Kim Leary: Oncology Nurse Copes with Low Grade Glioma

Kim Leary: Oncology Nurse Copes with Low Grade Glioma

Kim Leary is a full-time oncology nurse, brain tumor survivor, and regular viewer of ABTA’s monthly educational webinars. We recently asked Kim how her brain tumor diagnosis impacted her life.

What type of brain tumor were you diagnosed with, and when? How did you and your loved ones react to your diagnosis?

I was diagnosed with a grade II astrocytoma in May 2011. I was okay with the diagnosis. Friends and family couldn’t believe it. Many people feel that cancer patients should look and sound ill. There is also the automatic assumption a brain tumor means poor prognosis. It is difficult to educate friends and family that while there is no cure for low grade glioma (LGG), we have many years of living with our LGG with prolonged effects from the tumor, radiation, and chemotherapy. Low grade gliomas are difficult, because they are like a dealing with a chronic disease.

How has your life changed as a result of a brain tumor diagnosis?

I have bothersome effects such as less stamina, paresthesias (a burning or prickling feeling in the extremities), insomnia, headaches, unusual sensory changes, and, worst of all for me is cognitive deficits, which I am able to hide. The only place I can discuss how I am truly feeling is with my brain tumor support group. Otherwise friends and family are usually dismissive. My support group is the place for LGGs. I have met all kinds of brain tumor patients in the group, and we can all relate on some level, no matter where in the journey we are.

Tell us about your experience with working full-time and living with a brain tumor.

At the time, I am the only person in my support group who works. There has been a time when I thought I couldn’t because my work is very demanding, but after taking cognitive tests, it was recommended that working would help keep my brain going. If I stopped, my cognitive function would decline faster. I will say it has been a great challenge, especially at times when there is more going on than I think I can handle, but at this point, it’s one day at a time. I still go to the neuro-oncologist every six months and have an MRI. And I attend the brain tumor support group monthly unless out of town for work. The LGG journey can be difficult and long. The ABTA brings information when we need it the most, and brings us together – we need each other.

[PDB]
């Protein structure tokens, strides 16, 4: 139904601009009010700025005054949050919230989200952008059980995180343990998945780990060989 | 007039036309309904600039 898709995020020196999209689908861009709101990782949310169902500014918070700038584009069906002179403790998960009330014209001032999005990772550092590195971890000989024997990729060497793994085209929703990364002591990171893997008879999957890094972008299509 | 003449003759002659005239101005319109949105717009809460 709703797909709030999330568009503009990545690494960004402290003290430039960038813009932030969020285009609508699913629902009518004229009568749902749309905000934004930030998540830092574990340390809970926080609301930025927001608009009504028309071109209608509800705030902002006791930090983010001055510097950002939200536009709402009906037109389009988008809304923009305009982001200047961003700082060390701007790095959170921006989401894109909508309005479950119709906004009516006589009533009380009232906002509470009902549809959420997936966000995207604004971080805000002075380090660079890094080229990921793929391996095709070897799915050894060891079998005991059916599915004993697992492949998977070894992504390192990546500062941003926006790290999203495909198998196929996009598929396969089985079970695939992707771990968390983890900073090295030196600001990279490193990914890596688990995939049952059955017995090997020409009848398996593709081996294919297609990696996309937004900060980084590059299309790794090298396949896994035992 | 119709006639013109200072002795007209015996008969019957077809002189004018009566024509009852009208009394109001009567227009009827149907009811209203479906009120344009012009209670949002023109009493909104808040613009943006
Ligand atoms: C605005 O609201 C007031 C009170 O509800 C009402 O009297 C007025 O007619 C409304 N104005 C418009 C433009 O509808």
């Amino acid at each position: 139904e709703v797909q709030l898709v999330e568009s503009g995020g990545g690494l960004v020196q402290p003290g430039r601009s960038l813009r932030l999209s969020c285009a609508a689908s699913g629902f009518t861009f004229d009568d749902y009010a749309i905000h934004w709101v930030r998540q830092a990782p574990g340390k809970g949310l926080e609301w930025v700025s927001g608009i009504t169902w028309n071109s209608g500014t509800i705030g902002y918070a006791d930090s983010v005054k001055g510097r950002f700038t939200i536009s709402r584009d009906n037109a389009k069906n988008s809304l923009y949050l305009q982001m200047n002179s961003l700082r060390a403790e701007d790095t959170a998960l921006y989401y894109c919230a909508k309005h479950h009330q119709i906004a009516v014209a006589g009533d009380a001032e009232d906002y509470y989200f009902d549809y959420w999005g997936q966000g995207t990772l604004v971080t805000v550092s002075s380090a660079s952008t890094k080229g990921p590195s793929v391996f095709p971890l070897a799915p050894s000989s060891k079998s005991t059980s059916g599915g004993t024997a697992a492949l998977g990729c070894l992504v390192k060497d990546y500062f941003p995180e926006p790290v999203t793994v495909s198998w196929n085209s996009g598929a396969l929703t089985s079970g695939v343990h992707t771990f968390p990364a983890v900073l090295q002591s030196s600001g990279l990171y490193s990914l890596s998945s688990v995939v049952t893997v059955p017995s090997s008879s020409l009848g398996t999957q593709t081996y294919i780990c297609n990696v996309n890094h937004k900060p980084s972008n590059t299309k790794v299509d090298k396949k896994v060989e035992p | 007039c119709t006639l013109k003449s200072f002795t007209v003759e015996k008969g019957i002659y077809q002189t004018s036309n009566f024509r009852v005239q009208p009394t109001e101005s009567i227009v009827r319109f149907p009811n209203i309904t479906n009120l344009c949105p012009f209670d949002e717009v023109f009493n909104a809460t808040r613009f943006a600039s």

Please tell us about your experience with the ABTA’s educational webinars?

Since I have been an oncology nurse for 30 years, I like to seek out knowledge on anything new for grade II astrocytomas or treatments for the side effects of LGG. As a member of the American Society of Clinical Oncology (ASCO), I receive all ASCO medical journals. However, it is rare to find articles about brain tumors in the journal. It is difficult to find current information for LGGs.

However, I found the ABTA through online research and have enjoyed their webinars, because they usually include information about LGG. I also learn about other brain tumors, particularly meningioma. These webinars confirm that I am not “out of my mind.” The symptoms and cognitive decline I continue to experience really exist. I feel validated that I am not the only person out there feeling these symptoms. People diagnosed with LGG may be physically active, working, and taking care of ourselves, but that doesn’t always translate into feeling well.

I would like others to know the ABTA webinar series is an especially useful resource for those who do not have any knowledge about their disease. My husband attended the last one with me, and he received a lot of new information. When it doesn’t come from me, he listens! ABTA is an important resource for all of us. We don’t always know everything, and I am always looking for new information.

What are some words of encouragement for others on a similar brain tumor journey?

Listen to the ABTA webinar series or attend their patient and caregiver conferences. Join a support group so that you can stay positive and take care of yourself. As much as possible, keep your life the same as it was before diagnosis. Live your life for you, not for the cancer. Since I don’t know when and if the tumor will progress, I have completed my bucket list, and now I make it a priority to have fun first, then do housework. When not working, I try to go out and socialize, and what doesn’t get done at home doesn’t get done. My husband understands, and he is a supportive spouse.

Register for an Upcoming Webinar

Be sure to visit the ABTA website, where you can register for upcoming webinars or watch previous webinars anytime.

Our upcoming webinar is:

April 25, 1:00 pm CST
Altering Metabolism for Brain Tumor Therapy: Food for Thought
Adrienne Scheck, PhD and Leonora Renda, MS, RDN

Looking for more information about brain tumors? Check out ABTA’s archived webinar series online.